Beyond the walls of Krakow

One of the things I looked forward to most about visiting Krakow was the history that the city had access to (common theme or what?)

But it’s a city whose history lies not just within its walls but also outside them.

We decided the best way to explore the history outside the walls, more specifically the Jewish history, was to join in with a walking tour. Freewalkingtours.com was who we chose to go with and they had a tour that went at 1.30pm everyday. The tour was rather busy, and the groups ended up splitting into three smaller groups.

It was a 10minute walk to Kazimierz, a place which was once a thriving town in its own right but became the Jewish Quarter, and from there the tour begins.

Krakow sunset

You hear about how Kazimierz was built up to become a town with a thriving Jewish Community, how it changed due to World War two and are told stories of the buildings and people that were there especially during World War two.

Krakow Bridge

You are told about the places to hang out in that area (we had a drink at Alchemia, with its Narnia inspired wardrobe), food to eat  (especially after a night out)  and have some street art pointed out (which you can do another tour of if you want to see more)

Krakow street art

The last remaining wall of Krakows Jewish Ghetto
The last remaining wall of Krakows Jewish Ghetto
This was the train station before Krakows Jews were sent to concentration camps. The chairs were there as a reminder of the furniture left behind by those who thought the were leaving for a better life
This was the train station before Krakows Jews were sent to concentration camps. The chairs were there as a reminder of the furniture left behind by those who thought the were leaving for a better life
Oskar Schindler's Factory. I found his true story one of the most interesting parts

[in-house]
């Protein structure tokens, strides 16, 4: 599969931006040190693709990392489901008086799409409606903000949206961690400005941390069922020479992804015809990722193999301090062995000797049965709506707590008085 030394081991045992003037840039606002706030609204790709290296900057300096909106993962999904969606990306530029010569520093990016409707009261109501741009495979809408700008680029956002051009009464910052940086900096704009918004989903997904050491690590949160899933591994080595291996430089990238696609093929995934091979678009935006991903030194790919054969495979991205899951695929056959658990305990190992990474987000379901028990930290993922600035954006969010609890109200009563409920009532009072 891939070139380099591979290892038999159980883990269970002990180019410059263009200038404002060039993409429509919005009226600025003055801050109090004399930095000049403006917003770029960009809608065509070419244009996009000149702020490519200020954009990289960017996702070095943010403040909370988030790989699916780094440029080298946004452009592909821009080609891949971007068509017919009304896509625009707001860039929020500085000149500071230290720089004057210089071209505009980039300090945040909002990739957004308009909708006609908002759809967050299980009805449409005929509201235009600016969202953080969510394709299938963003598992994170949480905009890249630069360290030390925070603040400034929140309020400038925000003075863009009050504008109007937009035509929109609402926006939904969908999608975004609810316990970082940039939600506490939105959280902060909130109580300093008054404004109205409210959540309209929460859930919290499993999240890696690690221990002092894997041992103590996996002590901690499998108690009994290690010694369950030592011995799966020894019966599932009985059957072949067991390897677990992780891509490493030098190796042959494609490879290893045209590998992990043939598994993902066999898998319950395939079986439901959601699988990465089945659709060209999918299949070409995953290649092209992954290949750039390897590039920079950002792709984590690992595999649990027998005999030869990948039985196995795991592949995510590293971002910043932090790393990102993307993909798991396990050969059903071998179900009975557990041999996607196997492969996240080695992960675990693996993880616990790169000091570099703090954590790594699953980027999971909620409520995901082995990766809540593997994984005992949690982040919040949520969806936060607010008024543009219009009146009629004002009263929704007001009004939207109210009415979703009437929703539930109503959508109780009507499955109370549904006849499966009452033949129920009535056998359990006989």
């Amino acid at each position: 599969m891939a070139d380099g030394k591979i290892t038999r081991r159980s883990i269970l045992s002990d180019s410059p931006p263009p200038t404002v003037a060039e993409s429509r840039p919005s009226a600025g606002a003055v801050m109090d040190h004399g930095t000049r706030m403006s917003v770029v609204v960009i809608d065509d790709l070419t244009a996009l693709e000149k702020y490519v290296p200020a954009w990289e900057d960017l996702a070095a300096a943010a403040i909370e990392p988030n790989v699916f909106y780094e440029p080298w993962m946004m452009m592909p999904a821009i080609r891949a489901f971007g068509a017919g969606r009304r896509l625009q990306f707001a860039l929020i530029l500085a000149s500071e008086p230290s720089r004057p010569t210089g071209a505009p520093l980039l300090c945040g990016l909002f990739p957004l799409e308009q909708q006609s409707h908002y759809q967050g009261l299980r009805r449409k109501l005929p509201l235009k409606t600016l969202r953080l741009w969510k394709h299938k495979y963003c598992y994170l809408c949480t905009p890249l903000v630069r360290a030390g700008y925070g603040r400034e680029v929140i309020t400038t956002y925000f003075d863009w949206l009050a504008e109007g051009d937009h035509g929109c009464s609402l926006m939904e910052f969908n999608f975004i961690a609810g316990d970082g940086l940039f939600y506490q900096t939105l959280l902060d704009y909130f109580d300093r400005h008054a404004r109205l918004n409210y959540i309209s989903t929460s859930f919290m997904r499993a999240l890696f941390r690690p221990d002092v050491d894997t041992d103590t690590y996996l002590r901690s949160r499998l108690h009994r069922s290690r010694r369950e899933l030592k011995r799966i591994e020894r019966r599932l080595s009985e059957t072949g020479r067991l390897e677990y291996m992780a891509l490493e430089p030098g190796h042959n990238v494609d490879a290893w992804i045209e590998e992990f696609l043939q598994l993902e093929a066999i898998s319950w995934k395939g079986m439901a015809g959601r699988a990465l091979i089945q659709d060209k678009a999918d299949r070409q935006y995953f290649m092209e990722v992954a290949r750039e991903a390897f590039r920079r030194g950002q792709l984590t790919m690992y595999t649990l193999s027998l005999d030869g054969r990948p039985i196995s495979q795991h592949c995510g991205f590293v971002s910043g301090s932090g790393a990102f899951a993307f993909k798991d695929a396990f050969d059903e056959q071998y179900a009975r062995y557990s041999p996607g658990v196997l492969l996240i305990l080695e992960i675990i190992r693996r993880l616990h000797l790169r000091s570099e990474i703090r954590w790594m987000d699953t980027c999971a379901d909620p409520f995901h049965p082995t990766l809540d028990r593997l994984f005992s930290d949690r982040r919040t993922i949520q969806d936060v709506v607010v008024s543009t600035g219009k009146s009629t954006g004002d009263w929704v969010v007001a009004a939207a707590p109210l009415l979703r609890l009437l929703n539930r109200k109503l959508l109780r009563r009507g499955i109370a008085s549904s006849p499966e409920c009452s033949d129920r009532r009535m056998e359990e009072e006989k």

Oskar Schindler’s Factory. I found his true story one of the most interesting parts

It was good for an afternoon and we definitely learned things we probably wouldn’t have otherwise. Yes you could probably do it on your own, but I find that sometimes it’s nice to hear the stories of others rather then just reading from another guide book.

Jenna

 

5 Comment

  1. LondonKiwiEmma says: Reply

    I rather love walking tours – we try to do them the first morning of a holiday to orientate ourselves in a new city.

    1. It is really on of the best things to do

  2. Kerri says: Reply

    I can’t decide how I feel about walking tours, I like the walking around part, but I’m not too keen on the group and having a guide. I think I’d rather have the route and a guidebook. Saying that we haven’t done too many, so I don’t tihnk I can decide for sure.

    We’re heading to Warsaw in September and we’re not sure if we want to take a tour or not. Think I’ll look for some walking routes as well and decide after that 🙂

    1. When I went to Warsaw I did 3 free walking tours and all of them were awesome! The only thing is that I did two the same day and I was rather tired at the end. They can be long but are veeeeeeery informative.

      1. Inever managed to do one in Warsaw/Wish I did since we were there for such a shorttime

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